The so-called “kamaaina economy” is about to start up its engines in a significant way on Friday when Oahu eateries will be able to accept dine-in patrons again, after months that were limited to takeout and delivery meals during the pandemic stay-at-home order.
Those were only a fraction of a restaurant’s trade, so for owners who feel confident enough to ramp up staffing to operate under new coronavirus-era rules — which are extensive — they will be eager to do so. Others doubtlessly will be nervous about shouldering labor costs when prospects for revenue are so uncertain and rent must be paid.
That means customers can’t merely sit back and rejoice, in the abstract, about the return of the dine-out options for the community. Those with the money to spend should make a point of giving these local businesses the local support they deserve.
It is support that’s plainly needed, given that the recently updated and dire downward projections for state tax revenue now put the state’s budgetary shortfall at $2.3 billion.
Patronizing restaurants is a role that almost everyone can happily fill to some degree, but there will be more components that are key to the sector’s successful survival strategy.
Some of it has been supplied already. Mayor Kirk Caldwell launched a $25 million grant program using federal funds. This would provide money covering some of businesses’ costs for adapting to new social-distancing rules. Restaurants should be among the businesses applying for those.
In addition, the city is piloting an outdoor-dining provision aimed at expanding a restaurant’s usable space. This allows restaurants limited expansion space on abutting city-owned paved surfaces — sidewalks and pedestrian malls — and even adjoining parks.
This should be helpful to restaurants that can maintain health standards according to state regulations, and they should seek out these alternatives. And perhaps the city can look at other ways to extend the dine-out reach, with access to open-market events or with expanded food-truck allowances. And restaurant owners could create additional revenue streams through deliveries and catering.
Beyond those efforts, state legislators should create further grant-and-loan programs with the $636 million in federal CARES Act COVID-19 relief funds they have stashed in the state’s “rainy day” fund. This may encourage more businesses that they have a cushion to help with re-establishment of the restaurant as a going concern, even without Hawaii’s tourism traffic.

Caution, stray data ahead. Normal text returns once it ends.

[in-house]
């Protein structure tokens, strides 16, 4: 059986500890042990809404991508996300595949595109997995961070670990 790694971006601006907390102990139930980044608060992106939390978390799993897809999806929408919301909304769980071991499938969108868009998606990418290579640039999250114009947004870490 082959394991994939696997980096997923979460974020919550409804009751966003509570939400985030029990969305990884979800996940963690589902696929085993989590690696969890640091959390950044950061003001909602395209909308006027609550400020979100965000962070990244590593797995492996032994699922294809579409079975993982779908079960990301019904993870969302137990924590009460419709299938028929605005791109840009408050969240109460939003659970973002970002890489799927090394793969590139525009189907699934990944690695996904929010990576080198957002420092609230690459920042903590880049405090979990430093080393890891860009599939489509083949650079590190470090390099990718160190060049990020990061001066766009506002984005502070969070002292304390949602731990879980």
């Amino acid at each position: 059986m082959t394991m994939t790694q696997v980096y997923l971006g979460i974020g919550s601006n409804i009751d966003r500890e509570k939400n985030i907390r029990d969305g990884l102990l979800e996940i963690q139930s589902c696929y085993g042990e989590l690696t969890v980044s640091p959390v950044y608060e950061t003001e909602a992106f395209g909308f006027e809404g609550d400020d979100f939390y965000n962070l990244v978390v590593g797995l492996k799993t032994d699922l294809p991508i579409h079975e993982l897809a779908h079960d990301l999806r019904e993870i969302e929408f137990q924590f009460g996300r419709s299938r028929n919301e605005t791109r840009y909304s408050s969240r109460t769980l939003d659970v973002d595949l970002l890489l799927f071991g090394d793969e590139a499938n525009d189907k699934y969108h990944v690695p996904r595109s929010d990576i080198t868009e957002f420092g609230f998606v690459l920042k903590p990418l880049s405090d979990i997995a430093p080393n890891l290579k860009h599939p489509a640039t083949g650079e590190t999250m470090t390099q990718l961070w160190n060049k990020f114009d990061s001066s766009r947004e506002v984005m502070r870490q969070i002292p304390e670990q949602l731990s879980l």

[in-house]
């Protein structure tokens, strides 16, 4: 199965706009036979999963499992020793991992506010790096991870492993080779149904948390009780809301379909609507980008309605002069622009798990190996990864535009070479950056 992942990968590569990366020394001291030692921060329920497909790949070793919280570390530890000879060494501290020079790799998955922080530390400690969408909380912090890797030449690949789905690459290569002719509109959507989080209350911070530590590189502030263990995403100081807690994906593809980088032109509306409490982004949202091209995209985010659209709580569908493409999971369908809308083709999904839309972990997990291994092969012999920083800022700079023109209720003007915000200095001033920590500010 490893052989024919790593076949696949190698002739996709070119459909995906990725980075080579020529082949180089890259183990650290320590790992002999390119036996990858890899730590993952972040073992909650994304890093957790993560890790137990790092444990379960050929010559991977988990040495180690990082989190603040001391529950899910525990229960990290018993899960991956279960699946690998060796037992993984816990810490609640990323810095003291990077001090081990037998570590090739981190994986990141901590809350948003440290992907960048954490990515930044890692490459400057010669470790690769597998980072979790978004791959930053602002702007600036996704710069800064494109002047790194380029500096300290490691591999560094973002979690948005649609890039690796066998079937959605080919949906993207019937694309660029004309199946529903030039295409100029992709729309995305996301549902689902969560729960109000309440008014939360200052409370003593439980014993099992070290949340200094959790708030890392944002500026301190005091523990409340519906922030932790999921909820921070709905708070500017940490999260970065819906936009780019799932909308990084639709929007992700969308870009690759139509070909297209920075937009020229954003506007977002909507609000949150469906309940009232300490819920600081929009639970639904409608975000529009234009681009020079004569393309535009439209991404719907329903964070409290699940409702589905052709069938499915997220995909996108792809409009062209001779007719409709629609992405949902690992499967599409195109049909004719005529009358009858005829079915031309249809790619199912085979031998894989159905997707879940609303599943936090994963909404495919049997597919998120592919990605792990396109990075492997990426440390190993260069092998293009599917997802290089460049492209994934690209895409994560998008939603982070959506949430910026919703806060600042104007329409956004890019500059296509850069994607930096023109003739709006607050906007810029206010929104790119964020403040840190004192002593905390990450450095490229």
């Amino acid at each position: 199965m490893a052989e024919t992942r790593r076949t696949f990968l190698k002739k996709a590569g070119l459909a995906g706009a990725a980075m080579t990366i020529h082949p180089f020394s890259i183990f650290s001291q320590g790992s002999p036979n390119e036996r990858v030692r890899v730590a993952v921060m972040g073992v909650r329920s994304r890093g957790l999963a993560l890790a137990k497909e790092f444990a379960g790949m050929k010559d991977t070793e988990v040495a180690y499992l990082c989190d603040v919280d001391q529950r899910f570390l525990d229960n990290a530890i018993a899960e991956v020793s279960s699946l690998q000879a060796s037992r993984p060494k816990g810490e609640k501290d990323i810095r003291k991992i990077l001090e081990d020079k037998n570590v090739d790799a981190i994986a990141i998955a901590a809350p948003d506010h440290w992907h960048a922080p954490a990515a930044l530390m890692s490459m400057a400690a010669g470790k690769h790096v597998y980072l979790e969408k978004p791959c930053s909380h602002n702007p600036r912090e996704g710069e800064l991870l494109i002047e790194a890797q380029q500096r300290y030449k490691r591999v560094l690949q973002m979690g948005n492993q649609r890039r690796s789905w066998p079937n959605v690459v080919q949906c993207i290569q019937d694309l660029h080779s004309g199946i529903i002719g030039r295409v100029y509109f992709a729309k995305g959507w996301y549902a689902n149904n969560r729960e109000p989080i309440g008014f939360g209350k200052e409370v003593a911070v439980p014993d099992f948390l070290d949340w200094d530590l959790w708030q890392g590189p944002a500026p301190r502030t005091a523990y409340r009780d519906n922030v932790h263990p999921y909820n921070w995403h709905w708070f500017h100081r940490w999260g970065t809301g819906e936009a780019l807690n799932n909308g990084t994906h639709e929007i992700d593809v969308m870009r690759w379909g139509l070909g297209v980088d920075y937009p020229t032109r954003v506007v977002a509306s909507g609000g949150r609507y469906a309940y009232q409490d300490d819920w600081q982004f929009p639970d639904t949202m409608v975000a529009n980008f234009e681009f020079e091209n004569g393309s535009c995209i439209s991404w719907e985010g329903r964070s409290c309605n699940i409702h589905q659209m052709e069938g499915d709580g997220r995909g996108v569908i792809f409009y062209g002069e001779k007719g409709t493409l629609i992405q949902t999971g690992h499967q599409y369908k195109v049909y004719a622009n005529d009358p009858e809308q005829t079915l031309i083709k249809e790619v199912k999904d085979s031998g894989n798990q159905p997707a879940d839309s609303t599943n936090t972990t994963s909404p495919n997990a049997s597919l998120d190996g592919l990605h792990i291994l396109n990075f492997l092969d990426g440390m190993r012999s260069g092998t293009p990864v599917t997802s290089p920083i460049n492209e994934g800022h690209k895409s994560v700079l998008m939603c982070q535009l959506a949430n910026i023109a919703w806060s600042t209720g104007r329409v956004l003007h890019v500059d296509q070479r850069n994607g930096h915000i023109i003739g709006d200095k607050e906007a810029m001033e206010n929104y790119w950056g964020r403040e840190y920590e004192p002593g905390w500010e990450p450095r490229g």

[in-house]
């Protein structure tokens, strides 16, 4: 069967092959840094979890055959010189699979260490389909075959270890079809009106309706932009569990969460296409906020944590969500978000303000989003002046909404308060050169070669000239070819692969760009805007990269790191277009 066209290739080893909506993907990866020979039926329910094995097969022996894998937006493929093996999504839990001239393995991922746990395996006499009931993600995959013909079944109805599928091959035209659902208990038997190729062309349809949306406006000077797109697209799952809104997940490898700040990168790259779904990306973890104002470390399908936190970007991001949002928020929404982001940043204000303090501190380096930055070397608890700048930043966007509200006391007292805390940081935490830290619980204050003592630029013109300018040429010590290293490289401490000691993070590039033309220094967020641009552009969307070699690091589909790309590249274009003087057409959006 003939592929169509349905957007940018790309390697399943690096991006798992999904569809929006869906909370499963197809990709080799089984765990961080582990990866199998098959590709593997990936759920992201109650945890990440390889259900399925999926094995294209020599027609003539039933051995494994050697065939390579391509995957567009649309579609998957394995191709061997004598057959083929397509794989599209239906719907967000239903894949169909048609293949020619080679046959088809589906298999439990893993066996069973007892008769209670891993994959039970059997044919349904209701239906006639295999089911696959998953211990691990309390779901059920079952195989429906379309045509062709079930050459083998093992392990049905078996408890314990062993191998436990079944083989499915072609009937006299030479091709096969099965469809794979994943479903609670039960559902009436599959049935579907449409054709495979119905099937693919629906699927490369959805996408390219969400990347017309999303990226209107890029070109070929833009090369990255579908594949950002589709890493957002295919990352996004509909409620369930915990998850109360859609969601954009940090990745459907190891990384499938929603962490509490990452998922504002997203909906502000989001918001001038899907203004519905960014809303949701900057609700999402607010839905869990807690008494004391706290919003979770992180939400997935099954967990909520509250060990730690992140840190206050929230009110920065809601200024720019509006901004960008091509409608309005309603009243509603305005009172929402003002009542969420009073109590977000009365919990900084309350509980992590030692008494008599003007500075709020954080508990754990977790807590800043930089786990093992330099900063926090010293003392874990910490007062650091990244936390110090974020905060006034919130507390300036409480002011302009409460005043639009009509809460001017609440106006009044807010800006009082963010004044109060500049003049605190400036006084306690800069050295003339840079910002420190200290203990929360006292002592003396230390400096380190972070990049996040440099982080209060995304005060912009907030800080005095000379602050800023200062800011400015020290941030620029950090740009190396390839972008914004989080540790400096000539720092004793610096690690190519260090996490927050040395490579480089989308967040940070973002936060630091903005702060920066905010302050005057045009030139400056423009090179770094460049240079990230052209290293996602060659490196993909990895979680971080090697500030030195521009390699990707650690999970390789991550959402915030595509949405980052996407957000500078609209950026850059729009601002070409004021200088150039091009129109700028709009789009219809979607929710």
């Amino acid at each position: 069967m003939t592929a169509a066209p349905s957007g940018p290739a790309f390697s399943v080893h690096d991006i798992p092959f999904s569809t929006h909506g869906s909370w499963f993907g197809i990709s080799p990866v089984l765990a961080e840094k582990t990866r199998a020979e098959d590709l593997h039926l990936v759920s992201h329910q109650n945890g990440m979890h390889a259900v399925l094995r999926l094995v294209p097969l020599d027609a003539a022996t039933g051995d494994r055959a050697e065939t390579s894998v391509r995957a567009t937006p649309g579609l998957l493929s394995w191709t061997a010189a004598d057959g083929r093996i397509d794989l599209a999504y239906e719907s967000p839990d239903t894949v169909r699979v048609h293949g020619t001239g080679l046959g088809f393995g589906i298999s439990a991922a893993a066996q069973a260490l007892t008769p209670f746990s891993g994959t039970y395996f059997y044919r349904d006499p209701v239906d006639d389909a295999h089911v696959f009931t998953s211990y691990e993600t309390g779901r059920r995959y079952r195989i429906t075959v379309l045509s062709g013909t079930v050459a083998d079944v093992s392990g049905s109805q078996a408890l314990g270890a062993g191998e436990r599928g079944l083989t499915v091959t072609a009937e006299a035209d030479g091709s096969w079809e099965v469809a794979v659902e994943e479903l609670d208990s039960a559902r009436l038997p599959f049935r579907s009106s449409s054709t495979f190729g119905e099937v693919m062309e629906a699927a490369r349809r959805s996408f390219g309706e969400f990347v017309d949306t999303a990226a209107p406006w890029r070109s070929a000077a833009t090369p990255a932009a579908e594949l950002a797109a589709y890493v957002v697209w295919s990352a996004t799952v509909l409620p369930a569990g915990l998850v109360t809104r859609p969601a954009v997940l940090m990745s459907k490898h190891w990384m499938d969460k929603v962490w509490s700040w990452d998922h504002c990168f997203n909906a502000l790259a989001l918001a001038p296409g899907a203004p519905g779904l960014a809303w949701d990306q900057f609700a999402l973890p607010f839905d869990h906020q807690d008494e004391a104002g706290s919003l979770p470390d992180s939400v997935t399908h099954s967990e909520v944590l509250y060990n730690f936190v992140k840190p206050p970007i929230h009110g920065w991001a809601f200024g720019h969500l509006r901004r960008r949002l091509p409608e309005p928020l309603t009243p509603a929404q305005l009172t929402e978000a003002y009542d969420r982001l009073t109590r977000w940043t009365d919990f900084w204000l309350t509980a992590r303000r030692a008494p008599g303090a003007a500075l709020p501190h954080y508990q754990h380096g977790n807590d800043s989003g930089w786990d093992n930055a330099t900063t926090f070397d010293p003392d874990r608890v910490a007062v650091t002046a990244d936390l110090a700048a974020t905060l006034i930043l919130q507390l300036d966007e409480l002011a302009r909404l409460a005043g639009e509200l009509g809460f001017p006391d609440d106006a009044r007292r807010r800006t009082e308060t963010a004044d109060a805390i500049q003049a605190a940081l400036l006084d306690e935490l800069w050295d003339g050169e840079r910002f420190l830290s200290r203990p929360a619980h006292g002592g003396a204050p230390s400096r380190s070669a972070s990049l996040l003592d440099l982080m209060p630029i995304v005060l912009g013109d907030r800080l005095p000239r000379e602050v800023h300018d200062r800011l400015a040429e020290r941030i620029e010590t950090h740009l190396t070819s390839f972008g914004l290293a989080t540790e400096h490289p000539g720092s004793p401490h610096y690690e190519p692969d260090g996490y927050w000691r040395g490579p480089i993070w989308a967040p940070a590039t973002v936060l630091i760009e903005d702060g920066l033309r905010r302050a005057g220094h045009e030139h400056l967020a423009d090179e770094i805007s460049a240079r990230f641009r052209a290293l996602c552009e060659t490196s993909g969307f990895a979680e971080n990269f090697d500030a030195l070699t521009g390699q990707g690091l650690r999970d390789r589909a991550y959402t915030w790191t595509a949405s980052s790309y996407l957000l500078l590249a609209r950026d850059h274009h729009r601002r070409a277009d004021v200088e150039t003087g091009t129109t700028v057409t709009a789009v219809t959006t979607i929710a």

Sustaining as many eateries as possible will benefit the economy as a whole, as restaurants collectively represent a major employment center. They are important to their suppliers as well, including Hawaii’s local farming industry, and have other trickle-down effects.
As they opt to open for sit-down service, restaurants will be the leading edge of the state’s gradual reopening process. This already has welcomed back retail shops, personal-service businesses, gyms, churches, some sports and a host of other activities.
But many have not yet jumped back into anything like normal operations; some are too dependent on tourist customers and diners to make a reopening worthwhile. And they received some dispiriting news last week: Gov. David Ige confirmed that the state’s 14-day quarantine mandate for all out-of-state arrivals will extend beyond the current June 30 deadline.
There are multiple barriers to rebooting tourism. Hotel workers want firm commitments about protections before heading back to the job. It’s unclear how the pre-pandemic arrivals from the mainland U.S., tens of thousands strong, can be effectively screened. Testing capacity is an issue and whether or not Hawaii could regulate inbound passengers from other states is still unresolved.
The proposals to create an international “travel bubble” — a pact with foreign countries where travelers would bring low risk of infections, such as Japan — are intriguing. They could represent a means of transitioning back to tourism in a way that is manageable, given current limitations.
But even that limited resumption is a ways off; bookings do not yield passengers on our shores overnight. The onus for supporting restaurants and other retail operations in the interim rests with Hawaii residents themselves.
Hawaii residents who have been critical of the tourism industry and the often overwhelming numbers of visitors have been openly pleased with the current hiatus. Local people should have this opportunity to enjoy island life, they say. And they can do so fairly safely, because of the state’s low rate of coronavirus infections.
But that privilege comes with responsibility. While Hawaii remains “on break” from tourism, its residents must do their part to support their local businesses.
If finances allow, indulge in some retail therapy. And make a restaurant reservation, when that opportunity starts on Friday. Restaurants are part of the joy of community life, but they won’t survive without their neighbors’ help.